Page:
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David Harold Blackwell


David Harold Blackwell

Professor of Mathematics and Statistics, Emeritus

UC Berkeley



David Harold Blackwell, professor emeritus of mathematics and statistics at the University of California, Berkeley, passed away peacefully in Berkeley on July 8, 2010. He was 91 years old. He had retired as emeritus professor in 1989 but continued to come into the department almost every weekday until just before he died.


David was a towering figure in probability, statistics, and the mathematical sciences. He was much involved with the advancement of these fields, particularly because of his interests in theory and teaching, and his concern for minorities. He lived through the periods of World War II and the time when the United States was rejecting and dealing with segregation in legal and social ways. He experienced racism but fought it with composure.


David was born at home in Centralia, Illinois, on April 24, 1919. Centralia was then a junction point of the Illinois Central Railroad. His father, Grover Blackwell, worked for the railroad as a hostler, that is, someone who serviced train engines at the end of their runs. David once remarked, "I still get a special feeling every time I see a picture of a steam locomotive."


David attended Centralia public schools, having learned to read on his own before entering. He completed elementary school in six years instead of the usual eight. He described his high school education as "fabulous." While in high school he had his first publication, a solution of a problem that appeared in a mathematics magazine.


David's higher education was all at the University of Illinois-Champaign. He entered that university in 1935, aged 16. He obtained an A.M. there in 1938 and a Ph.D in 1941. His doctoral supervisor was J. L. Doob and his thesis was titled "Properties of Markov Chains." Markov chains proved to be a continuing topic throughout his career.


In 1941 David was awarded a Rosenwald Fellowship at the Institute for Advanced Study in Princeton. In the year there he became acquainted with J. von Neumann, among other mathematicians. One of them, Hans Samuelson, later wrote that during that year there were two people who were not allowed into Fine Hall because of military work going on there: himself as an enemy alien and David Blackwell as a black American. Fine Hall was then the Princeton mathematics building. David next spent the summer of 1942 as assistant statistician at the Office of Price Administration in Washington, D.C.


During the 1941-1942 period David wrote some 105 letters of application, all to black colleges. He visited 30 of them to see what the country and black colleges were like. Eventually he received three job offers. He accepted the position of instructor at Southern University in Baton Rouge in 1942. The following year he moved on to an instructorship at Clark College, Atlanta. Finally in 1944 David obtained a regular appointment. It was in the Department of Mathematics at Howard University, in the District of Columbia. He remained there until 1954, at which time he had become a professor and department chair. Next, at Jerzy Neyman's invitation, Blackwell was a visiting professor at the University of California.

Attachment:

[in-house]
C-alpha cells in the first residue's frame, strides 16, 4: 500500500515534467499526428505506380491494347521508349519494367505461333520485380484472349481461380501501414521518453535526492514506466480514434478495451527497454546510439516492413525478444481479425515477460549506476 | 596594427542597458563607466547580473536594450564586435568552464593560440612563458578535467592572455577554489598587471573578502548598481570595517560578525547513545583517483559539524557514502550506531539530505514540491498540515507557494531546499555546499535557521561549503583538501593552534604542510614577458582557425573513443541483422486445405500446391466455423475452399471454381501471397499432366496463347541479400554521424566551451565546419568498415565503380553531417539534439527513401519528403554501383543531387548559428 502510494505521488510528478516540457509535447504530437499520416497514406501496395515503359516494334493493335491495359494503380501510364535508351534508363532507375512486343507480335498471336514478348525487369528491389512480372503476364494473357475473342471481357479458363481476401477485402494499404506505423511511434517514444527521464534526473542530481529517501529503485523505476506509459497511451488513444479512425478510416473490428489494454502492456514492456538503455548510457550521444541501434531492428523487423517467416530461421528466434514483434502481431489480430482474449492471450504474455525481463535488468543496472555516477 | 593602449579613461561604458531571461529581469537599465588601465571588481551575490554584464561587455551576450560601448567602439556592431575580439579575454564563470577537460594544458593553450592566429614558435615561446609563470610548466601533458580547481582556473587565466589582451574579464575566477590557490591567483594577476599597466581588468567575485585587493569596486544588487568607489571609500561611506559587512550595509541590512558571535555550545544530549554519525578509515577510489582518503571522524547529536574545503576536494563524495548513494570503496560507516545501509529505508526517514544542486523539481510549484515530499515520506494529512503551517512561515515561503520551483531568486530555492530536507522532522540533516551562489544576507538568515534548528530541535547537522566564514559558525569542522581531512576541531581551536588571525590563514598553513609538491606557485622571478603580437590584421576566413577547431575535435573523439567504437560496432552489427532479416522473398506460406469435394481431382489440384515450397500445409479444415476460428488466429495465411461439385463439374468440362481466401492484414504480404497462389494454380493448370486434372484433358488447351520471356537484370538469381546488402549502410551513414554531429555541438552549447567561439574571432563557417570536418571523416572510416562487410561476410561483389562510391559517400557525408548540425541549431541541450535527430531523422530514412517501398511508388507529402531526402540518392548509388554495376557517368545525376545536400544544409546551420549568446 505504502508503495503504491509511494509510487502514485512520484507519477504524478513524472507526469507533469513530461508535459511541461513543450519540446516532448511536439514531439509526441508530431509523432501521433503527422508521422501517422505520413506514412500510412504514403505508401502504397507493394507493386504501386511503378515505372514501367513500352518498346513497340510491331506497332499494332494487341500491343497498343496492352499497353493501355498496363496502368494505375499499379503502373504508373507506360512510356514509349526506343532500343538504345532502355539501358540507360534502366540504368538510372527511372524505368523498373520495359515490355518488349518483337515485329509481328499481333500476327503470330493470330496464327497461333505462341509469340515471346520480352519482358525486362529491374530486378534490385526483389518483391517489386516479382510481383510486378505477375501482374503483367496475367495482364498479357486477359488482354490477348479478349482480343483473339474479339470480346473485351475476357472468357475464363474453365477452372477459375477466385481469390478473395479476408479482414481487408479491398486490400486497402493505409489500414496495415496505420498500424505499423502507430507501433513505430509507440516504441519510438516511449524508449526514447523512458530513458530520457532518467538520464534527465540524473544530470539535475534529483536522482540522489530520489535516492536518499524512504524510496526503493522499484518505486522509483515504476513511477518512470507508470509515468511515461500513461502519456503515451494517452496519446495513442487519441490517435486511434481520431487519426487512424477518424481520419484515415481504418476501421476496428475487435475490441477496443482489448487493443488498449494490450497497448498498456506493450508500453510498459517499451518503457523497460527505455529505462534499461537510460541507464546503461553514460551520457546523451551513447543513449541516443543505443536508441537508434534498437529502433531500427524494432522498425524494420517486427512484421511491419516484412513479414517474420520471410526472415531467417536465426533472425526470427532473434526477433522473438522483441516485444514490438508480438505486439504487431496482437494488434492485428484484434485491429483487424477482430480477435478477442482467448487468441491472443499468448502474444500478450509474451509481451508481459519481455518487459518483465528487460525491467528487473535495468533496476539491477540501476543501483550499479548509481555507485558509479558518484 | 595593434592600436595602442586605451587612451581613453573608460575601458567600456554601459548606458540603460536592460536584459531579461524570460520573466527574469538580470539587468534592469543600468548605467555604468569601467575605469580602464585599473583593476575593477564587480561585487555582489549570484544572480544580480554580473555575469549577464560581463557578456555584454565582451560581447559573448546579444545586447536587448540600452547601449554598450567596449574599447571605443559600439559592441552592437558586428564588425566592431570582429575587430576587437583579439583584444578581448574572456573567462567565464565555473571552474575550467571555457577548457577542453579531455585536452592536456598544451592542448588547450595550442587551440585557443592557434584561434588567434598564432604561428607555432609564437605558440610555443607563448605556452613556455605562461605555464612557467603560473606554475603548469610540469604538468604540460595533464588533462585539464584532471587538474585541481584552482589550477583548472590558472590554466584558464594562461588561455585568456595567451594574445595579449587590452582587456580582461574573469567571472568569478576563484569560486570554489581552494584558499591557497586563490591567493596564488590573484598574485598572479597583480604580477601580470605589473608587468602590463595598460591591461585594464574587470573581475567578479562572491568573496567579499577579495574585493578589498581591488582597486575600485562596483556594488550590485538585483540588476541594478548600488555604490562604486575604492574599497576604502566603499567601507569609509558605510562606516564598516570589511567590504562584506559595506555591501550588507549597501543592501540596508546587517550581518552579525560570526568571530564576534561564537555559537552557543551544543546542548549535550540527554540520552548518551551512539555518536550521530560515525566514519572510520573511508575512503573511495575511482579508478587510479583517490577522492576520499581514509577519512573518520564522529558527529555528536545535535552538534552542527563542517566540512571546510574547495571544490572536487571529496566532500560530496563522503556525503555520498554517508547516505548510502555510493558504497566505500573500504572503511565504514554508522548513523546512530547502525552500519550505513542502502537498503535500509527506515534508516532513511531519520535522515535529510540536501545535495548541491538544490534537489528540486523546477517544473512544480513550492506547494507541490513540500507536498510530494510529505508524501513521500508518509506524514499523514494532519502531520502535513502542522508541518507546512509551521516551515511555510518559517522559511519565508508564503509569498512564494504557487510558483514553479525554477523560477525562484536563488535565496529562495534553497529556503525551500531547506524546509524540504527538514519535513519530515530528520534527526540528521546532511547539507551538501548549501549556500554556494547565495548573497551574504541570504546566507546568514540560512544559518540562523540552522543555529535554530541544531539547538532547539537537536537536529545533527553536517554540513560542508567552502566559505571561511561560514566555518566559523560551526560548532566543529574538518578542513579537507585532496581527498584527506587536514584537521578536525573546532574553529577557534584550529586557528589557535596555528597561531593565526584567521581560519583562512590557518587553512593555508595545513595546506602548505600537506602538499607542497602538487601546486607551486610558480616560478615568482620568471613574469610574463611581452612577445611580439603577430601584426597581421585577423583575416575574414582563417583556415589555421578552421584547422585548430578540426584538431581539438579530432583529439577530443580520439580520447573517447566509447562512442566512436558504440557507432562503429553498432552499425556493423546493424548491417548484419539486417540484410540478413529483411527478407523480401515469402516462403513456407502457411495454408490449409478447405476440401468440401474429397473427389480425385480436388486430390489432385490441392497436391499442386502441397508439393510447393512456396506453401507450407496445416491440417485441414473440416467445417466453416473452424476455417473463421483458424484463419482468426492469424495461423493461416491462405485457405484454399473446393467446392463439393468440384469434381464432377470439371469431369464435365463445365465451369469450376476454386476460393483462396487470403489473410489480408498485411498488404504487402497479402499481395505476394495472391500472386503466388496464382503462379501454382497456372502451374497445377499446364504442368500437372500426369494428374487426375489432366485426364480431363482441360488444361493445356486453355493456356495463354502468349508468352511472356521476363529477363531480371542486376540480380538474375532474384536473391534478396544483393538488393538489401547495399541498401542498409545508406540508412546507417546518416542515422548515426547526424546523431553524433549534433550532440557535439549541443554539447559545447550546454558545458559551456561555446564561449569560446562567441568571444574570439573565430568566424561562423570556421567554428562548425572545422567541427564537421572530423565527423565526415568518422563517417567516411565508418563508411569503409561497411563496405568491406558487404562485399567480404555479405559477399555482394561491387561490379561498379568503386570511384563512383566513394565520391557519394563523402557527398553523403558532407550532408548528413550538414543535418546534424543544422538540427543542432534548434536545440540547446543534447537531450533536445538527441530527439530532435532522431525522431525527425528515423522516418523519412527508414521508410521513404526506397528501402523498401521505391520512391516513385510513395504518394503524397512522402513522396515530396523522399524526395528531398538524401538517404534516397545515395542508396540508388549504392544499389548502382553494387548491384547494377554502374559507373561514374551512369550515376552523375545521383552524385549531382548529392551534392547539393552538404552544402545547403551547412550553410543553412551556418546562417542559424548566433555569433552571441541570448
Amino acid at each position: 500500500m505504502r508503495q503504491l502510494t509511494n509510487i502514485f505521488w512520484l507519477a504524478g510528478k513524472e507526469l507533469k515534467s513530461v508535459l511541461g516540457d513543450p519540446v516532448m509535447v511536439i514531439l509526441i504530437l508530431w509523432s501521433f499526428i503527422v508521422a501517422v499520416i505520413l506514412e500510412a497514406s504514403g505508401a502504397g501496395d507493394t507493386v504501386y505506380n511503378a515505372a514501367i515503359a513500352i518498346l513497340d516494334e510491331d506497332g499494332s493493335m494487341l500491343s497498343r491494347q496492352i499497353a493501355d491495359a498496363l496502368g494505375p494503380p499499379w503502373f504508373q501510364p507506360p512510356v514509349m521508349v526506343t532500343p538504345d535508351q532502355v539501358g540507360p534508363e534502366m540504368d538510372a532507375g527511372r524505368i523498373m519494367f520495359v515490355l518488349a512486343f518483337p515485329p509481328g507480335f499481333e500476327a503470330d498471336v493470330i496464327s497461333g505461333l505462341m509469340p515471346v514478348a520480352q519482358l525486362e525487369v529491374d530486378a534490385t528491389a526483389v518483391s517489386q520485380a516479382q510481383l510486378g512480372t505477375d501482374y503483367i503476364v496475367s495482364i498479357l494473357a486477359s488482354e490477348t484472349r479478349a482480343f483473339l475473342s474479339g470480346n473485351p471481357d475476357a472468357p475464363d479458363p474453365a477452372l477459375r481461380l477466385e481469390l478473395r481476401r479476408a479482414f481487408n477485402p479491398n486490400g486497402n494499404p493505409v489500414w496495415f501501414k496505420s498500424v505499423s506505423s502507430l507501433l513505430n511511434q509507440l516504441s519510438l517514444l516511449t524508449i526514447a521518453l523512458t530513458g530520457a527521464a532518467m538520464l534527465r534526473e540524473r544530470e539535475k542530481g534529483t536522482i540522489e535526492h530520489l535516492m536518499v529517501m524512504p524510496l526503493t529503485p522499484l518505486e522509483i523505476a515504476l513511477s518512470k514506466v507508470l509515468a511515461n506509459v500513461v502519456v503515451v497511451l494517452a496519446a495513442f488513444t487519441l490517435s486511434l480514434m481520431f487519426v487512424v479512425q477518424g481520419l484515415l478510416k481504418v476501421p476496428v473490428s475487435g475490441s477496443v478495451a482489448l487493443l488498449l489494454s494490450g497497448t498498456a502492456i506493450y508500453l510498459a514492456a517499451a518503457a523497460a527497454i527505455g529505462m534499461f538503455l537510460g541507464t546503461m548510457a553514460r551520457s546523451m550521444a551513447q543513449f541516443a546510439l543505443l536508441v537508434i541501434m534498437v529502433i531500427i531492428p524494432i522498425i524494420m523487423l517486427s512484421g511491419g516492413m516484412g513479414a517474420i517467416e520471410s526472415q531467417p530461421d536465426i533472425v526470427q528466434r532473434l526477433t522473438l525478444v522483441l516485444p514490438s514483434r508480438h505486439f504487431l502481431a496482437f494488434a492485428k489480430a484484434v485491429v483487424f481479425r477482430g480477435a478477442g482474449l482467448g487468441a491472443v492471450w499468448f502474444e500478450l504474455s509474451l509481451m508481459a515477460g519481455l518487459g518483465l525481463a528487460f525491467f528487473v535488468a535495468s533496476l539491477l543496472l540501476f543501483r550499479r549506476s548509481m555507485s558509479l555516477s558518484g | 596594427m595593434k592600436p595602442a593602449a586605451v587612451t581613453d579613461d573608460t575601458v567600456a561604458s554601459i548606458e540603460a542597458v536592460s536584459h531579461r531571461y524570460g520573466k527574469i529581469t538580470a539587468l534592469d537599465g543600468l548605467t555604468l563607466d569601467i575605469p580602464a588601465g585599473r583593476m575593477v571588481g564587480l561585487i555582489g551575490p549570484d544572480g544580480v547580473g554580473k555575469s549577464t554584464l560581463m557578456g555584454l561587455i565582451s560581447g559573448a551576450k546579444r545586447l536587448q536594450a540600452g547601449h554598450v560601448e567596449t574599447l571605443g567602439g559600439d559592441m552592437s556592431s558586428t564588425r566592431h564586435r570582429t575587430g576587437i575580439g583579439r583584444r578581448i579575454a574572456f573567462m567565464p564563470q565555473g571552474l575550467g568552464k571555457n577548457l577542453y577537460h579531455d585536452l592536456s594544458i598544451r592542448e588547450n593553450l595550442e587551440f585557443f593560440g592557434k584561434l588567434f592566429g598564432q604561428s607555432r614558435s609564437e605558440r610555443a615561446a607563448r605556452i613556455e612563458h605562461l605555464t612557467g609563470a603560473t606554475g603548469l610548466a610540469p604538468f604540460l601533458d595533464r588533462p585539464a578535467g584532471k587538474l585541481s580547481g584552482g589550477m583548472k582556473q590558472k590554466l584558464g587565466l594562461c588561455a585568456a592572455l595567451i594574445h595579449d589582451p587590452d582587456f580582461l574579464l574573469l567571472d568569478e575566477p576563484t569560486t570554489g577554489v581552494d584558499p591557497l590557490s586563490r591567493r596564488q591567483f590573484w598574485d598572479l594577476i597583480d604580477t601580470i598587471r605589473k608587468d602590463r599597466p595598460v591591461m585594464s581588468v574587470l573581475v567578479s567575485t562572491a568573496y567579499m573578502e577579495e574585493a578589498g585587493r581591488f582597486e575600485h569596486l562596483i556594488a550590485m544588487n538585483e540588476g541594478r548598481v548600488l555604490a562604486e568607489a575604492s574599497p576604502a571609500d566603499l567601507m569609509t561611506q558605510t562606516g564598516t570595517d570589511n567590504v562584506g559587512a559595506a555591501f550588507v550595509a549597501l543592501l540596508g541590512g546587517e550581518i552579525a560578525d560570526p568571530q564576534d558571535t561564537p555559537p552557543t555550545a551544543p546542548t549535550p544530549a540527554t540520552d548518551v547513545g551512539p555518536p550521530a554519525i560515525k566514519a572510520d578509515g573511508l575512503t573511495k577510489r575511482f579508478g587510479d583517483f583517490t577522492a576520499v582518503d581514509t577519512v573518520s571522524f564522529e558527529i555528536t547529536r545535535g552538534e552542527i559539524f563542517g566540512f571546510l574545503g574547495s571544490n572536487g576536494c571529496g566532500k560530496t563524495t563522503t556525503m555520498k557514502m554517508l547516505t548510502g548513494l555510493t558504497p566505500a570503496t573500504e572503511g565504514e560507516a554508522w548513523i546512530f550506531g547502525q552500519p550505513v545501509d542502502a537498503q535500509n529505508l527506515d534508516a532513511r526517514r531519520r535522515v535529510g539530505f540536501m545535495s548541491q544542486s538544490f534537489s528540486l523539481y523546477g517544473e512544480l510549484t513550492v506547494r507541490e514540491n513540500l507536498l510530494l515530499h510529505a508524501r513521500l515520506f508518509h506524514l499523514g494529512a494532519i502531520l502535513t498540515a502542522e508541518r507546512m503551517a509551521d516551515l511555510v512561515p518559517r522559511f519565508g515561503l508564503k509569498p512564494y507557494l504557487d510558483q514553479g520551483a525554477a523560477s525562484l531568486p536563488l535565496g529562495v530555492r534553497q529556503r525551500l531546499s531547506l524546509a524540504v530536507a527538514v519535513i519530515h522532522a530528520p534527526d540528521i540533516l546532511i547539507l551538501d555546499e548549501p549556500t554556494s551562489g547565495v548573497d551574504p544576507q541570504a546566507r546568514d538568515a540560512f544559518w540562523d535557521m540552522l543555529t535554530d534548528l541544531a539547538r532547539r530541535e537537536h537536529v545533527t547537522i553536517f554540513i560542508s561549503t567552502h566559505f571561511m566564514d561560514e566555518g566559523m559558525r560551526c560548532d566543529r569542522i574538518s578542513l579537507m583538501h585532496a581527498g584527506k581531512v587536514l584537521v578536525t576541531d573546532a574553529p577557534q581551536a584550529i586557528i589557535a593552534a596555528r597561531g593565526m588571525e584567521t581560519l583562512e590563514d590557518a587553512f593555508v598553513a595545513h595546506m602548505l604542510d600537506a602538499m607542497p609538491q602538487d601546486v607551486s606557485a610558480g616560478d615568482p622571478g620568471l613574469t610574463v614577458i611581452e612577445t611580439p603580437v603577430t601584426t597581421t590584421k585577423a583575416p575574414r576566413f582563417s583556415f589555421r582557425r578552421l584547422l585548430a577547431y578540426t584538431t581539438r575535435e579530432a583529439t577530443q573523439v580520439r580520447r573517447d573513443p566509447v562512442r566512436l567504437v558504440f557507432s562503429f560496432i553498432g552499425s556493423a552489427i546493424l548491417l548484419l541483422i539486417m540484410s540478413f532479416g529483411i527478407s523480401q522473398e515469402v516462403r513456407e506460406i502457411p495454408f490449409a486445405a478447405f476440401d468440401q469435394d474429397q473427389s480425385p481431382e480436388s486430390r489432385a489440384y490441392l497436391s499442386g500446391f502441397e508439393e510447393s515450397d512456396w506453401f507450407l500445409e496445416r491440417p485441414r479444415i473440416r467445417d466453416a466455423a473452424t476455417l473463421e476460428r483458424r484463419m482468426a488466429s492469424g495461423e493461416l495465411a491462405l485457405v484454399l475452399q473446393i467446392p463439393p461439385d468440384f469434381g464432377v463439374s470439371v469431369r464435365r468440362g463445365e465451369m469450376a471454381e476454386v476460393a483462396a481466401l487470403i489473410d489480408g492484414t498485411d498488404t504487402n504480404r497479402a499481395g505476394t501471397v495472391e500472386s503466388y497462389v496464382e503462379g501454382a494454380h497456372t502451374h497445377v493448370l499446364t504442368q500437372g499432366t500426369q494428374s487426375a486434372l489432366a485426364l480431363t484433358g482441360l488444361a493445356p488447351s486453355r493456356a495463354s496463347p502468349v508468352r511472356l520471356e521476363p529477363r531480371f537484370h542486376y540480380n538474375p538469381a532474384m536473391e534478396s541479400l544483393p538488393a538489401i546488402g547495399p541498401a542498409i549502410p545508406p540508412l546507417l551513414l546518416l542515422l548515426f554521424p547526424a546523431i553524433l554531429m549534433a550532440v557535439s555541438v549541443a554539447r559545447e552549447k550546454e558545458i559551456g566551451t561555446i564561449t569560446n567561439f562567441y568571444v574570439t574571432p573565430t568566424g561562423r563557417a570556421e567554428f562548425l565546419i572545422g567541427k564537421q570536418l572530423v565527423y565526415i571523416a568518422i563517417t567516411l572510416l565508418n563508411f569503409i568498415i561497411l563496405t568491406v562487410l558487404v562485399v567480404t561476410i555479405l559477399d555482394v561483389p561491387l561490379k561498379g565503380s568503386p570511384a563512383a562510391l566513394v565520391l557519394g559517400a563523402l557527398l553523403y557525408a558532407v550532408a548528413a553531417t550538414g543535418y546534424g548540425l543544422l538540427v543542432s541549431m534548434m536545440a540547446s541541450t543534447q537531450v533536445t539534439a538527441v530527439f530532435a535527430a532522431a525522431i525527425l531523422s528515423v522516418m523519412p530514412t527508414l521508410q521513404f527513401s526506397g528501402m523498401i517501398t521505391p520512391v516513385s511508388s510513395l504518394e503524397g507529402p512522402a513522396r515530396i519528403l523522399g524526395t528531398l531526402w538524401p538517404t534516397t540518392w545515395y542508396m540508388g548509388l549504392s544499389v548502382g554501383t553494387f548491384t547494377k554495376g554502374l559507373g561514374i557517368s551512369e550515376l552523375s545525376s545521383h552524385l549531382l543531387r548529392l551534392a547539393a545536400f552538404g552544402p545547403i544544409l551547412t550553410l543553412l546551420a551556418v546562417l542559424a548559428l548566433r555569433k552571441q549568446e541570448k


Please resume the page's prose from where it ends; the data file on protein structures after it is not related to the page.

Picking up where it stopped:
In 1955 David was appointed a professor of statistics at Berkeley. At the time of that appointment he had published some 20 papers appearing in the major mathematics and statistics journals. He had also collaborated with Meyer A. Girshick on a book, Theory of Games and Statistical Decisions. Later he described Girshick as a person who had a major influence on his career.


David's Berkeley years were full. He became department chair in 1957. According to Erich Lehman in his book Reminiscences of a Statistician: the Company I Kept, David did a remarkable job during a very trying time. In the department David created the concept of a Neyman Visiting Assistant Professorship, a position implemented to reduce the pain often associated for some with not being promoted to tenure. His campus committee service included: Committee on Committees, Advisory Committee on Discrimination, Athletics, and Faculty Research. He was a member of many professional committees, in particular those of the American Association for the Advancement of Science, American Mathematical Society, American Statistical Association, International Congress of Mathematicians, Institute of Mathematical Statistics, Mathematical Association of America, and National Research Council. During the Free Speech Movement period David joined Professors J. Feldman, H. Helson, M. Hirsch. L. LeCam, S. Smale, A. Thomasian, and G. Turin in a public statement announcing their shock at the massing of police on campus.


Blackwell’s broad interests, including pure as well as applied mathematics, led to his additional appointment at Berkeley in 1973 as professor of mathematics. 


Concerning David's research the mathematician Paul Halmos has written, "David is both a pure mathematician, who knows about some of the fanciest parts of what is known as descriptive set theory, and as a statistician, who can use fancy set theory to get results that other statisticians regard as important."